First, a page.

Patient preferences for treatment of lumbar disc herniation: a discrete choice experiment

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  • 1 Department of Neurosurgery, Park MC, Rotterdam, The Netherlands;
  • | 2 Department of Neurological Surgery, Weill Cornell Brain and Spine Center, NewYork-Presbyterian Hospital, New York, New York;
  • | 3 Erasmus Choice Modelling Centre and
  • | 4 Erasmus School of Health Policy and Management, Erasmus University Rotterdam, The Netherlands;
  • | 5 Department of Neurosurgery, Elisabeth-TweeSteden Hospital, Tilburg, The Netherlands;
  • | 6 Department of Human Movement Sciences, Faculty Behavioral and Movement Sciences and Amsterdam Movement Science Research Institute, Vrije Universiteit, Amsterdam, The Netherlands; and
  • | 7 Department of Neurosurgery, Erasmus MC University Medical Center Rotterdam, The Netherlands
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OBJECTIVE

Lumbar discectomy is a frequently performed procedure to treat sciatica caused by lumbar disc herniation. Multiple surgical techniques are available, and the popularity of minimally invasive surgical techniques is increasing worldwide. Clinical outcomes between these techniques may not show any substantial differences. As lumbar discectomy is an elective procedure, patients’ own preferences play an important role in determining the procedure they will undergo. The aims of the current study were to determine the relative preference weights patients apply to various attributes of lumbar discectomy, determine if patient preferences change after surgery, identify preference heterogeneity for choosing surgery for sciatica, and calculate patient willingness to pay for other attributes.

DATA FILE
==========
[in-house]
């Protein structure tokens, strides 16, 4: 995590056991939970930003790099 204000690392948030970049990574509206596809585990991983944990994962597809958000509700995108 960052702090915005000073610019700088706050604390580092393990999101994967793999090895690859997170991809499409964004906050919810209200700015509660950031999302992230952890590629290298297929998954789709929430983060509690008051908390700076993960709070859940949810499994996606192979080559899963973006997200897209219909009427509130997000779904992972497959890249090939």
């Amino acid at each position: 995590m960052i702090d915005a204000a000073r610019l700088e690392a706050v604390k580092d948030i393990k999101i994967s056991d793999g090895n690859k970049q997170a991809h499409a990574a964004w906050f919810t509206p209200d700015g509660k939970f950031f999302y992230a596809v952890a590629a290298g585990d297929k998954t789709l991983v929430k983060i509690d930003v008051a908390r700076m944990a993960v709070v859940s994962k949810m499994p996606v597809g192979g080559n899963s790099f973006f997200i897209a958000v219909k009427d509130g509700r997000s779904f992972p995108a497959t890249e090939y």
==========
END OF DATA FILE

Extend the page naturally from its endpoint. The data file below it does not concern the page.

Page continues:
METHODS

A discrete choice experiment (DCE) was conducted among patients with sciatica caused by lumbar disc herniation. A questionnaire was administered to patients before they underwent surgery and to an independent sample of patients who had already undergone surgery. The DCE required patients to choose between two surgical techniques or to opt out from 12 choice sets with alternating characteristic levels: waiting time for surgery, out-of-pocket costs, size of the scar, need of general anesthesia, need for hospitalization, effect on leg pain, and duration of the recovery period.

RESULTS

A total of 287 patients were included in the DCE analysis. All attributes, except scar size, had a significant influence on the overall preferences of patients. The effect on leg pain was the most important characteristic in the decision for a surgical procedure (by 44.8%). The potential out-of-pocket costs for the procedure (28.8%), the wait time (12.8%), need for general anesthesia (7.5%), need for hospitalization (4.3%), and the recovery period (1.8%) followed. Preferences were independent of the scores on patient-reported outcome measures and baseline characteristics. Three latent classes could be identified with specific preference patterns. Willingness-to-pay was the highest for effectiveness on leg pain, with patients willing to pay €3133 for a treatment that has a 90% effectiveness instead of 70%.

CONCLUSIONS

Effect on leg pain is the most important factor for patients in deciding to undergo surgery for sciatica. Not all proposed advantages of minimally invasive spine surgery (e.g., size of the scar, no need of general anesthesia) are necessarily perceived as advantages by patients. Spine surgeons should propose surgical techniques for sciatica, not only based on own ability and proposed eligibility, but also based on patient preferences as is part of shared decision making.

ABBREVIATIONS

COMI-back = Core Outcome Measures Index for back pain; DCE = discrete choice experiment; MNL = multinomial logit; NRS = numeric rating scale; OM = open microdiscectomy; PELD = percutaneous endoscopic lumbar discectomy; PTED = percutaneous transforaminal endoscopic discectomy.

Supplementary Materials

    • Supplementary Table 1 (PDF 401 KB)

Illustration from Lee et al. (pp 822–829). Copyright Sun Joo Kim. Published with permission.

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